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The Southern India Mills’ Association

Committed to Foster the Growth of the Textile Industry

Buyers paying more for quality cotton

Strong buying was witnessed on the cotton market on Monday as spinners preferred to get quality lint and willingly paid premium price for Sindh variety.
This is the second time in the season that prices have crossed above the Rs7,000 mark to reach Rs7,050 per maund. However, activity remained restricted due to short supply of quality lint.
The rupee-dollar parity is going to impact cotton imports which will become costlier in case the rupee value declines against dollar.
This was a cause of concern for the textile industry because a huge quantity of around 3 million bales is expected to be imported.
Meanwhile, the downpour on Monday in Punjab would be beneficial for wheat crop but would be harmful for the cotton where picking has yet to finish. However, reports suggested that most of the crop has been picked.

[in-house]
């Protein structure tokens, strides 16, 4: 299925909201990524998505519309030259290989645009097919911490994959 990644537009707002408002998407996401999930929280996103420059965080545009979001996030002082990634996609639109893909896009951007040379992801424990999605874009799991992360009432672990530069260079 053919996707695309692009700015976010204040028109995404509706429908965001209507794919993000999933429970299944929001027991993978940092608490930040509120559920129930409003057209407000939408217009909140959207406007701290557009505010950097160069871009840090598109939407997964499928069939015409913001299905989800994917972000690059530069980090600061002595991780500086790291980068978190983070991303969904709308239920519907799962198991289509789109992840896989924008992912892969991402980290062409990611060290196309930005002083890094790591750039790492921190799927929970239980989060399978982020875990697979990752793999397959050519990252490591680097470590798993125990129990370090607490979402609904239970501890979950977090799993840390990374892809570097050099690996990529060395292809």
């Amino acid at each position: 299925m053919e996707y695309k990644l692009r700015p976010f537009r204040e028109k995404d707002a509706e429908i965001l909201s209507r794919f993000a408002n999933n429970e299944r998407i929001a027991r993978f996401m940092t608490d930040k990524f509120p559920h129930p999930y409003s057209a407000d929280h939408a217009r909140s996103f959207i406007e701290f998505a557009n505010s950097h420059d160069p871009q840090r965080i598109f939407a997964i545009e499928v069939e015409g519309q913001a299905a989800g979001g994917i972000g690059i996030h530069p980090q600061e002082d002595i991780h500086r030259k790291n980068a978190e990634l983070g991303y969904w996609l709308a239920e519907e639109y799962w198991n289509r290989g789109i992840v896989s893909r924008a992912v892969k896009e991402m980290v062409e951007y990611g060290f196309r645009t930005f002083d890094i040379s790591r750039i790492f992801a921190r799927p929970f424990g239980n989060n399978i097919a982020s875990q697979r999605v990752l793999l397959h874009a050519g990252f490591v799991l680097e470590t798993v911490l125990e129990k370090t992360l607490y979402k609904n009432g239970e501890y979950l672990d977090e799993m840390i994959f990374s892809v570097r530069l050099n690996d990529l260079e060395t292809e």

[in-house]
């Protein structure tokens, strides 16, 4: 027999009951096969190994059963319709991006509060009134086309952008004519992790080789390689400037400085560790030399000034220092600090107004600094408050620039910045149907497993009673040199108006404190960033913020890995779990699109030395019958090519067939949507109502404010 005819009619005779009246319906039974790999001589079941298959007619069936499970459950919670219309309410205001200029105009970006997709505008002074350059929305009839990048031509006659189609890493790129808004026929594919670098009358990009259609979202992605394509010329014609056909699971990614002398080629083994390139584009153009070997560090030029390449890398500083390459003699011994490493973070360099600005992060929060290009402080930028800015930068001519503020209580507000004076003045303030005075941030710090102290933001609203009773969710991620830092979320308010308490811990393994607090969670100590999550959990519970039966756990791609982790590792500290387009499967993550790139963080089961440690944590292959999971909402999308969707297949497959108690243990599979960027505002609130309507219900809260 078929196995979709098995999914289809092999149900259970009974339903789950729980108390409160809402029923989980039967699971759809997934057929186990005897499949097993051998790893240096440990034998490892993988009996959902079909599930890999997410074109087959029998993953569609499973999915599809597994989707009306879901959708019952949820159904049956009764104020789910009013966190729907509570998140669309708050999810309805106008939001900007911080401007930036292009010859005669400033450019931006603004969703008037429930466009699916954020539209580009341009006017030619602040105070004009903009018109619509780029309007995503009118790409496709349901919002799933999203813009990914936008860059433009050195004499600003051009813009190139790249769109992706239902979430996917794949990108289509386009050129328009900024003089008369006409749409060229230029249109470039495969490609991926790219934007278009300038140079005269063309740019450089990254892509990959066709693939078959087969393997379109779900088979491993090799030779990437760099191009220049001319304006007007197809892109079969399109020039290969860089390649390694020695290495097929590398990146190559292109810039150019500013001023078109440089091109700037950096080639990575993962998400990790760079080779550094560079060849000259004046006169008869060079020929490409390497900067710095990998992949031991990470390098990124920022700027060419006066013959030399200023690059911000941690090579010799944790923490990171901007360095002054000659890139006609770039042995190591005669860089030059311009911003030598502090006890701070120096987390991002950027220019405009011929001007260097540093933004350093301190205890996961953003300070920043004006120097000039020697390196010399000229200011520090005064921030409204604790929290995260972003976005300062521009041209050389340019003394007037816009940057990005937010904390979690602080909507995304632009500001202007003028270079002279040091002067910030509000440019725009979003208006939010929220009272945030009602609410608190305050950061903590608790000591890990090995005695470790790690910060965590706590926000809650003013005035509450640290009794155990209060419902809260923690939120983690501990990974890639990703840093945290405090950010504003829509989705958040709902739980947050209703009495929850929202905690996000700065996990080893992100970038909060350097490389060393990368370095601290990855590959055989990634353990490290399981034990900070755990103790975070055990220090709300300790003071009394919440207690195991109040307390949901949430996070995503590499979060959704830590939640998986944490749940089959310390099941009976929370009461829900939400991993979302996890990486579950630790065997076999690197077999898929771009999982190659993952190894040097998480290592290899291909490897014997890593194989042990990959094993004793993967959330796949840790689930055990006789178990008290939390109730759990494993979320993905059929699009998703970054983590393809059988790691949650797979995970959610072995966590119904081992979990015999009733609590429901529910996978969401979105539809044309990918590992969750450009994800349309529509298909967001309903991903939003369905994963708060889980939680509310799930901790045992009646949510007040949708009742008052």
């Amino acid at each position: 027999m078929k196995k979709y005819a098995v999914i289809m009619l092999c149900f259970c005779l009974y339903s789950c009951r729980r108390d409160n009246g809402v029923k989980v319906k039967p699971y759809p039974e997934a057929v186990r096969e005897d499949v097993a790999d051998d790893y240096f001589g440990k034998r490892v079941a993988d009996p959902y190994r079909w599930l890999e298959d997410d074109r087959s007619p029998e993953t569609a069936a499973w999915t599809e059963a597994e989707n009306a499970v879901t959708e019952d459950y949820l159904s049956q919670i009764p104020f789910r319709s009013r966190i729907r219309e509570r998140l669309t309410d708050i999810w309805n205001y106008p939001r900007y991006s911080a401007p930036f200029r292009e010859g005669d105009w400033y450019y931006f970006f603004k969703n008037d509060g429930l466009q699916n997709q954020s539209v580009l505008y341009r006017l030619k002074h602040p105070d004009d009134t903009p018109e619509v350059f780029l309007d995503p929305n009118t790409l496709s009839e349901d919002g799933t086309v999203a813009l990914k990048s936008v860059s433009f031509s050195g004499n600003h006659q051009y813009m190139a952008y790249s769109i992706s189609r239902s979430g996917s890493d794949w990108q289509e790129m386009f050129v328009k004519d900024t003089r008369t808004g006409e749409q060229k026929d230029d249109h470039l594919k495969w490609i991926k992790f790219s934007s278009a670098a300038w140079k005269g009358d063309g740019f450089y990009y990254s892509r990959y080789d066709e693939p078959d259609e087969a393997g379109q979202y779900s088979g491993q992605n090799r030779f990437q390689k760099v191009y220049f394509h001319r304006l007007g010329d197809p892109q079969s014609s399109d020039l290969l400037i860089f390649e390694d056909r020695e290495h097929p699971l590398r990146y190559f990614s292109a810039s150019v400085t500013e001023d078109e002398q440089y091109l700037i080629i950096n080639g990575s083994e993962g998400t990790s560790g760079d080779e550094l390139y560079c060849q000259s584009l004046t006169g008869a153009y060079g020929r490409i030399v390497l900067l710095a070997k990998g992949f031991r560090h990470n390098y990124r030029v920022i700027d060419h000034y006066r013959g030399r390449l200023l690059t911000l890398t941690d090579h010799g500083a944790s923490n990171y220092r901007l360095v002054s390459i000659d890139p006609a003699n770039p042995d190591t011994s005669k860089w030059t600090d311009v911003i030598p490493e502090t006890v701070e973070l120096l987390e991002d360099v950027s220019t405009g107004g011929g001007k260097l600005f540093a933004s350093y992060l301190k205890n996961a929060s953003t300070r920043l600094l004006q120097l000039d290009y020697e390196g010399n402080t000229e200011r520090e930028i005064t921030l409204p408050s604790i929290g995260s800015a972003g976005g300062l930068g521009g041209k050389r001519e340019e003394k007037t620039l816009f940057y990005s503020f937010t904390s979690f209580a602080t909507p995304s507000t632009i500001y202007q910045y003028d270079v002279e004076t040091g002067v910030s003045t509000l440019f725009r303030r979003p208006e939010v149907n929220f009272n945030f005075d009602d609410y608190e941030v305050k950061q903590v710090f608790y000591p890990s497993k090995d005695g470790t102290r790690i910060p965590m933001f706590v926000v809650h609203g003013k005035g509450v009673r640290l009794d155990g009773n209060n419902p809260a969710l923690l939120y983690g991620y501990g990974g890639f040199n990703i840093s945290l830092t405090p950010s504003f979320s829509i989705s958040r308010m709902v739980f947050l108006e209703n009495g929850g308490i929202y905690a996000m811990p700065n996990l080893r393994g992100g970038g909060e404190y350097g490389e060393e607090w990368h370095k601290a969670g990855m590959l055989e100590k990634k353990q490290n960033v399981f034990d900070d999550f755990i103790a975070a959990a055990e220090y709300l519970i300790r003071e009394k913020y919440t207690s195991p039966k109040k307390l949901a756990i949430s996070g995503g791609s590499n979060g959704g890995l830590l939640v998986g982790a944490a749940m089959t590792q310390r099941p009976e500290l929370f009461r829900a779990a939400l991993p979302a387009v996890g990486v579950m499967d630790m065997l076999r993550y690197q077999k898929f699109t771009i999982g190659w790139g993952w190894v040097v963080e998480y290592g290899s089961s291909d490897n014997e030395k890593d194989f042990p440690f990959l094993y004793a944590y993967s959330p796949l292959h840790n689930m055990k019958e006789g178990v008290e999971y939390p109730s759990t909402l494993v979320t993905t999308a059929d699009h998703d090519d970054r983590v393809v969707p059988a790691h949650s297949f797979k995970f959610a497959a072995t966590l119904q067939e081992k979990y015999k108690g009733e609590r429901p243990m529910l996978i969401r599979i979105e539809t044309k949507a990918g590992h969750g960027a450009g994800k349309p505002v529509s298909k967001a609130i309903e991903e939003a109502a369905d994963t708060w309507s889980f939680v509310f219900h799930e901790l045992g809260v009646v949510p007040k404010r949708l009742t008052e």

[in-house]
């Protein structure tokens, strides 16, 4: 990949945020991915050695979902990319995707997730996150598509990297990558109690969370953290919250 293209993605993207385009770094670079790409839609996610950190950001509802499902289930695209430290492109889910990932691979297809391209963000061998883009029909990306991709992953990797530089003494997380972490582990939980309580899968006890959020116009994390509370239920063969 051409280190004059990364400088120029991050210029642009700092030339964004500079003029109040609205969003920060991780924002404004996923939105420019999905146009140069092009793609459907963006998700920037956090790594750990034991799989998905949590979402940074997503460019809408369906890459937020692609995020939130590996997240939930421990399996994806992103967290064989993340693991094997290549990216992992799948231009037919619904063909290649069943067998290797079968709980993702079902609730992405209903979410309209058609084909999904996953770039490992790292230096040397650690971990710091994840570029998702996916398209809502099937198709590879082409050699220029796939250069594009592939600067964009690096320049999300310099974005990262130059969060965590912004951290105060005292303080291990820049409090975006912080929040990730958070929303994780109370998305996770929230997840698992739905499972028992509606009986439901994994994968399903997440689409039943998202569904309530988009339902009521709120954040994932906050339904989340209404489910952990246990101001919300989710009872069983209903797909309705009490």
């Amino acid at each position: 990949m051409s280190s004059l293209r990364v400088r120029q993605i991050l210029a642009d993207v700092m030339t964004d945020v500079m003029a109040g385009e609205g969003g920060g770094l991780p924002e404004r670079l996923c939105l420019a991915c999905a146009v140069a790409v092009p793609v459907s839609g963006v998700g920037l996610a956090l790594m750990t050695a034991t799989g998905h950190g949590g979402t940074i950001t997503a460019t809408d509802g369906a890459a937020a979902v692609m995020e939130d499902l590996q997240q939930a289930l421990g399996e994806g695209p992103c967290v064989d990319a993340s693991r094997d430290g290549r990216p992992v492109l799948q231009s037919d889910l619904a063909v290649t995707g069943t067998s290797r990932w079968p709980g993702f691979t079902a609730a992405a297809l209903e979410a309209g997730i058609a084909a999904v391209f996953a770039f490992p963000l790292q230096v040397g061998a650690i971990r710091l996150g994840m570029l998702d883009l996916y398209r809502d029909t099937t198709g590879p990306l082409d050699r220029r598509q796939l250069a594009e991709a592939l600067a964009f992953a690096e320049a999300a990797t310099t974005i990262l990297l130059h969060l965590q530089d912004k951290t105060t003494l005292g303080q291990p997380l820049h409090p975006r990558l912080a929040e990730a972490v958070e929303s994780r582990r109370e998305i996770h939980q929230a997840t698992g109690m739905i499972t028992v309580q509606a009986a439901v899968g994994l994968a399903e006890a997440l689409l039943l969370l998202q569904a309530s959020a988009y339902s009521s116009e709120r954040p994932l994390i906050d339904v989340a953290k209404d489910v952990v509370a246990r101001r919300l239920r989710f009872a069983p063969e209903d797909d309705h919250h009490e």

There is growing concern amongst spinners that late approval for import of cotton from India would not help because by end of this month much of quality cotton would have been lifted by Indian textile industry or exported. The world leading cotton markets gave mixed trend with Indian cotton closing steady but the New York and Chinese cotton markets were under pressure.
The Karachi Cotton Association (KCA) kept its spot rates steady at weekend level.
The following deals were reported to have changed hands on the ready counter: 800 bales, Ghotki, at Rs7,050; 400 bales, Daharki, at Rs7,050; 400 bales, Mir¬pur Mathelo, at Rs7,050; 2,000 bales, Rohri, at Rs6,500 to Rs6,700; 1,600 bales, Saleh Pat, at Rs6,550 to Rs6,750; 2,200 bales, Haroonabad, at Rs6,450; 2,400 bales, Rahim¬yar Khan, at Rs6,875 to Rs7,000; 600 bales, Khane¬wal, at Rs6,300; 1,200 bales, Mianwali, at Rs6,300; and 1,000 bales, Layyah, at Rs6,300.